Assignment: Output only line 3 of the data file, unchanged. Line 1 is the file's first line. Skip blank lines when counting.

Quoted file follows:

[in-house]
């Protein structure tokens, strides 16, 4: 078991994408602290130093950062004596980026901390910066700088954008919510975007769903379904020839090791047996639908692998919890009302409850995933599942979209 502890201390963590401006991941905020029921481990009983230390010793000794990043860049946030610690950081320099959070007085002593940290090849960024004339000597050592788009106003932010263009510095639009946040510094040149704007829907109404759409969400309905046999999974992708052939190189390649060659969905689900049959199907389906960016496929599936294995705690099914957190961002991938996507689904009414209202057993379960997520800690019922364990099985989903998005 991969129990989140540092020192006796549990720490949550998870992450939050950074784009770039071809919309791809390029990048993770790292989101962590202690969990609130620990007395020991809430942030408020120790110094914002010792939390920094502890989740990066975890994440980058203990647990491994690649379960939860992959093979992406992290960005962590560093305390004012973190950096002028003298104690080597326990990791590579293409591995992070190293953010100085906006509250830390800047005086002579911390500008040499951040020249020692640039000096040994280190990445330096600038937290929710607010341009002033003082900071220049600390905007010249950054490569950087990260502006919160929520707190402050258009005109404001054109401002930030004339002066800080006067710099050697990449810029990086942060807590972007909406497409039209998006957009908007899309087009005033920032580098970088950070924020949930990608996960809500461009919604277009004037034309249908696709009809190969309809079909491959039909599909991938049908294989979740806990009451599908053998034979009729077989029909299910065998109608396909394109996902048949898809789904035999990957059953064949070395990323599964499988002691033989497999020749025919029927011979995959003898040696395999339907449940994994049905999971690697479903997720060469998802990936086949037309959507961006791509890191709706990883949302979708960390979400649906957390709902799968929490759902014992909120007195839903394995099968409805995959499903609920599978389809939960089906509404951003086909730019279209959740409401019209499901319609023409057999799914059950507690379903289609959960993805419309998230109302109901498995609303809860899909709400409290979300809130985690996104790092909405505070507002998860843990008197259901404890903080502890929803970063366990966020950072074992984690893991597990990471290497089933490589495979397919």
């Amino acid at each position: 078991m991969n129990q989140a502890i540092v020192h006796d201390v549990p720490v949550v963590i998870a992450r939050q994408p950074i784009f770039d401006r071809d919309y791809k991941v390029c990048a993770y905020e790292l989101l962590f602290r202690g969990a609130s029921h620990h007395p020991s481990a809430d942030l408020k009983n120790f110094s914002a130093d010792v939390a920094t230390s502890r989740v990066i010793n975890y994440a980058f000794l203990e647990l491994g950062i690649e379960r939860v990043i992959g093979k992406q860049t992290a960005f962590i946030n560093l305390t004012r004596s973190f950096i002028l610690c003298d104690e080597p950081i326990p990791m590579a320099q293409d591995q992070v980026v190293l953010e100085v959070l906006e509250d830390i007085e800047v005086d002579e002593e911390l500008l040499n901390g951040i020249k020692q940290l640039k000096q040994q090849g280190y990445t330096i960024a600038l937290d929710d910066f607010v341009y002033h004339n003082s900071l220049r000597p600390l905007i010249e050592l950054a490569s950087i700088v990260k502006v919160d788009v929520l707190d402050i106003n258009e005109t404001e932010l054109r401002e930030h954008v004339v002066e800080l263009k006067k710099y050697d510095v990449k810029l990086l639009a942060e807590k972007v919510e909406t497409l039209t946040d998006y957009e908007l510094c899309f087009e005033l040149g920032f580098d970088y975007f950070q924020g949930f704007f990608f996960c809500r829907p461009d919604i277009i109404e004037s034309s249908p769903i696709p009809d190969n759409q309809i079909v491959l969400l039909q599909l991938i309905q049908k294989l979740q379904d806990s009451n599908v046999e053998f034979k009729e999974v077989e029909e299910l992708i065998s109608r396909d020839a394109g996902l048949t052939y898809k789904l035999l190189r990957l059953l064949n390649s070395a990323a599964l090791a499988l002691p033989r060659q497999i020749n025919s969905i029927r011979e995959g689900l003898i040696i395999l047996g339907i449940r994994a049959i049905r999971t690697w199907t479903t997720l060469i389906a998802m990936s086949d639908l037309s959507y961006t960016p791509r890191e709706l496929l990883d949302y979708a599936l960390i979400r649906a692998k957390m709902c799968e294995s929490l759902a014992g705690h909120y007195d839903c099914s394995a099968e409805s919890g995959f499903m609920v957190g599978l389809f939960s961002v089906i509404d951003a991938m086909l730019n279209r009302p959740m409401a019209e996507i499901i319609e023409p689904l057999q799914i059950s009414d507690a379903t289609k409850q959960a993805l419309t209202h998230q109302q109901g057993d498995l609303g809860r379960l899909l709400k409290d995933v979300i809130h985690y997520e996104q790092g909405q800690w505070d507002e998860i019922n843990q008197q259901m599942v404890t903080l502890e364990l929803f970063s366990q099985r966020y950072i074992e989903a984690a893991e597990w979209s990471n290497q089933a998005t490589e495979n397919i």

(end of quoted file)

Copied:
């Amino acid at each position: 078991m991969n129990q989140a502890i540092v020192h006796d201390v549990p720490v949550v963590i998870a992450r939050q994408p950074i784009f770039d401006r071809d919309y791809k991941v390029c990048a993770y905020e790292l989101l962590f602290r202690g969990a609130s029921h620990h007395p020991s481990a809430d942030l408020k009983n120790f110094s914002a130093d010792v939390a920094t230390s502890r989740v990066i010793n975890y994440a980058f000794l203990e647990l491994g950062i690649e379960r939860v990043i992959g093979k992406q860049t992290a960005f962590i946030n560093l305390t004012r004596s973190f950096i002028l610690c003298d104690e080597p950081i326990p990791m590579a320099q293409d591995q992070v980026v190293l953010e100085v959070l906006e509250d830390i007085e800047v005086d002579e002593e911390l500008l040499n901390g951040i020249k020692q940290l640039k000096q040994q090849g280190y990445t330096i960024a600038l937290d929710d910066f607010v341009y002033h004339n003082s900071l220049r000597p600390l905007i010249e050592l950054a490569s950087i700088v990260k502006v919160d788009v929520l707190d402050i106003n258009e005109t404001e932010l054109r401002e930030h954008v004339v002066e800080l263009k006067k710099y050697d510095v990449k810029l990086l639009a942060e807590k972007v919510e909406t497409l039209t946040d998006y957009e908007l510094c899309f087009e005033l040149g920032f580098d970088y975007f950070q924020g949930f704007f990608f996960c809500r829907p461009d919604i277009i109404e004037s034309s249908p769903i696709p009809d190969n759409q309809i079909v491959l969400l039909q599909l991938i309905q049908k294989l979740q379904d806990s009451n599908v046999e053998f034979k009729e999974v077989e029909e299910l992708i065998s109608r396909d020839a394109g996902l048949t052939y898809k789904l035999l190189r990957l059953l064949n390649s070395a990323a599964l090791a499988l002691p033989r060659q497999i020749n025919s969905i029927r011979e995959g689900l003898i040696i395999l047996g339907i449940r994994a049959i049905r999971t690697w199907t479903t997720l060469i389906a998802m990936s086949d639908l037309s959507y961006t960016p791509r890191e709706l496929l990883d949302y979708a599936l960390i979400r649906a692998k957390m709902c799968e294995s929490l759902a014992g705690h909120y007195d839903c099914s394995a099968e409805s919890g995959f499903m609920v957190g599978l389809f939960s961002v089906i509404d951003a991938m086909l730019n279209r009302p959740m409401a019209e996507i499901i319609e023409p689904l057999q799914i059950s009414d507690a379903t289609k409850q959960a993805l419309t209202h998230q109302q109901g057993d498995l609303g809860r379960l899909l709400k409290d995933v979300i809130h985690y997520e996104q790092g909405q800690w505070d507002e998860i019922n843990q008197q259901m599942v404890t903080l502890e364990l929803f970063s366990q099985r966020y950072i074992e989903a984690a893991e597990w979209s990471n290497q089933a998005t490589e495979n397919i």